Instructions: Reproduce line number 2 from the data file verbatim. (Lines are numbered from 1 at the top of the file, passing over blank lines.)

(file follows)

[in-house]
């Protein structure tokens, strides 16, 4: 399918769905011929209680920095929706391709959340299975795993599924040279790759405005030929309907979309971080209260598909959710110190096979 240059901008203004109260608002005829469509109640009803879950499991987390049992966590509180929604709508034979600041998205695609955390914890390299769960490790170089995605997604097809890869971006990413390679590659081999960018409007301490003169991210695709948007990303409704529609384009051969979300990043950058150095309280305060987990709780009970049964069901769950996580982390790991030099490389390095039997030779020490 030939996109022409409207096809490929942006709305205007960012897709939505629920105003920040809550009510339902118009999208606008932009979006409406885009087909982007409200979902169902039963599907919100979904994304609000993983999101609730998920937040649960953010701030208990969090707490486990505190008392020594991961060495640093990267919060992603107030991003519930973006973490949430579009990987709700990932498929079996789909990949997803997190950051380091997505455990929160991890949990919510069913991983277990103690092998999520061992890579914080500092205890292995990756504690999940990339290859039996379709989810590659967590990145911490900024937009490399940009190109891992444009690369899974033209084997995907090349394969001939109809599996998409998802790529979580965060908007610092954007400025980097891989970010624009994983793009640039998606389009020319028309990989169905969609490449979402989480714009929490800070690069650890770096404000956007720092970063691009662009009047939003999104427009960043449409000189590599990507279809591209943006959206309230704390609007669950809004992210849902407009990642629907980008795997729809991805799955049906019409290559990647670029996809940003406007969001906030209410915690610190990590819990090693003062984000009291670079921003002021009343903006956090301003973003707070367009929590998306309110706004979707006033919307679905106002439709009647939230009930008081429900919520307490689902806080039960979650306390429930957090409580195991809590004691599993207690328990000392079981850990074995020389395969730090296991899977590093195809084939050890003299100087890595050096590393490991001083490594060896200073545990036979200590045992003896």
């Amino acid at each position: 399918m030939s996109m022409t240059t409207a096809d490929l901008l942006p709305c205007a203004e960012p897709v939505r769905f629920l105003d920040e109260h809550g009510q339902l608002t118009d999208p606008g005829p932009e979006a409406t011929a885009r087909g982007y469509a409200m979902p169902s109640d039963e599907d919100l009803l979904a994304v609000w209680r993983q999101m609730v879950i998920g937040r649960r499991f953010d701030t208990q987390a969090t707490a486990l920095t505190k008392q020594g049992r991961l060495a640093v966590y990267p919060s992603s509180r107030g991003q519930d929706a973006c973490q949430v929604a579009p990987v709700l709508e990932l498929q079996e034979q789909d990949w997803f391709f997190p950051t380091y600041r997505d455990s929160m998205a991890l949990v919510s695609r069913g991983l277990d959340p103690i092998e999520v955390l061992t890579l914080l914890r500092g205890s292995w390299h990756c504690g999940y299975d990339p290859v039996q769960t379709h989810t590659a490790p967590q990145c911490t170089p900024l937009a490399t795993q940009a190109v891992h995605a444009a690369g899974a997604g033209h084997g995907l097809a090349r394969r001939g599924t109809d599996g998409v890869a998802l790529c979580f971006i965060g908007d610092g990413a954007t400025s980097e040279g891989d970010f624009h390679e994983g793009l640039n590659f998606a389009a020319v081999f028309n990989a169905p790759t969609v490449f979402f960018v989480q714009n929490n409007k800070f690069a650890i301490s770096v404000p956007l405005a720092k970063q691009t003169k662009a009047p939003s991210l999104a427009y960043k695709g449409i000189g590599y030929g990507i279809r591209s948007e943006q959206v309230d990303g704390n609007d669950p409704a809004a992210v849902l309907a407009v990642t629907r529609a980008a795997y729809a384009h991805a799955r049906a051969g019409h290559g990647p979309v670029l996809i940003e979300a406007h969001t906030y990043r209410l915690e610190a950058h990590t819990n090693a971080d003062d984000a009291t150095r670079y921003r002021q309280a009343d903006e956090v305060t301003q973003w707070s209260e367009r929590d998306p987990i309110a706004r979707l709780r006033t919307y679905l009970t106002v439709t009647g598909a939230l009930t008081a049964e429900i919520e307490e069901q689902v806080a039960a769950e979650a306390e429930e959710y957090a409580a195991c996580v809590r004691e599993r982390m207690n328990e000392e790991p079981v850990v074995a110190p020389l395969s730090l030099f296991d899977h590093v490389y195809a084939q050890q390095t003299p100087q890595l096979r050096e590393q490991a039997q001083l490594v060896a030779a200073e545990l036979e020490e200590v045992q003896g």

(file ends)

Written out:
């Protein structure tokens, strides 16, 4: 399918769905011929209680920095929706391709959340299975795993599924040279790759405005030929309907979309971080209260598909959710110190096979 240059901008203004109260608002005829469509109640009803879950499991987390049992966590509180929604709508034979600041998205695609955390914890390299769960490790170089995605997604097809890869971006990413390679590659081999960018409007301490003169991210695709948007990303409704529609384009051969979300990043950058150095309280305060987990709780009970049964069901769950996580982390790991030099490389390095039997030779020490 030939996109022409409207096809490929942006709305205007960012897709939505629920105003920040809550009510339902118009999208606008932009979006409406885009087909982007409200979902169902039963599907919100979904994304609000993983999101609730998920937040649960953010701030208990969090707490486990505190008392020594991961060495640093990267919060992603107030991003519930973006973490949430579009990987709700990932498929079996789909990949997803997190950051380091997505455990929160991890949990919510069913991983277990103690092998999520061992890579914080500092205890292995990756504690999940990339290859039996379709989810590659967590990145911490900024937009490399940009190109891992444009690369899974033209084997995907090349394969001939109809599996998409998802790529979580965060908007610092954007400025980097891989970010624009994983793009640039998606389009020319028309990989169905969609490449979402989480714009929490800070690069650890770096404000956007720092970063691009662009009047939003999104427009960043449409000189590599990507279809591209943006959206309230704390609007669950809004992210849902407009990642629907980008795997729809991805799955049906019409290559990647670029996809940003406007969001906030209410915690610190990590819990090693003062984000009291670079921003002021009343903006956090301003973003707070367009929590998306309110706004979707006033919307679905106002439709009647939230009930008081429900919520307490689902806080039960979650306390429930957090409580195991809590004691599993207690328990000392079981850990074995020389395969730090296991899977590093195809084939050890003299100087890595050096590393490991001083490594060896200073545990036979200590045992003896």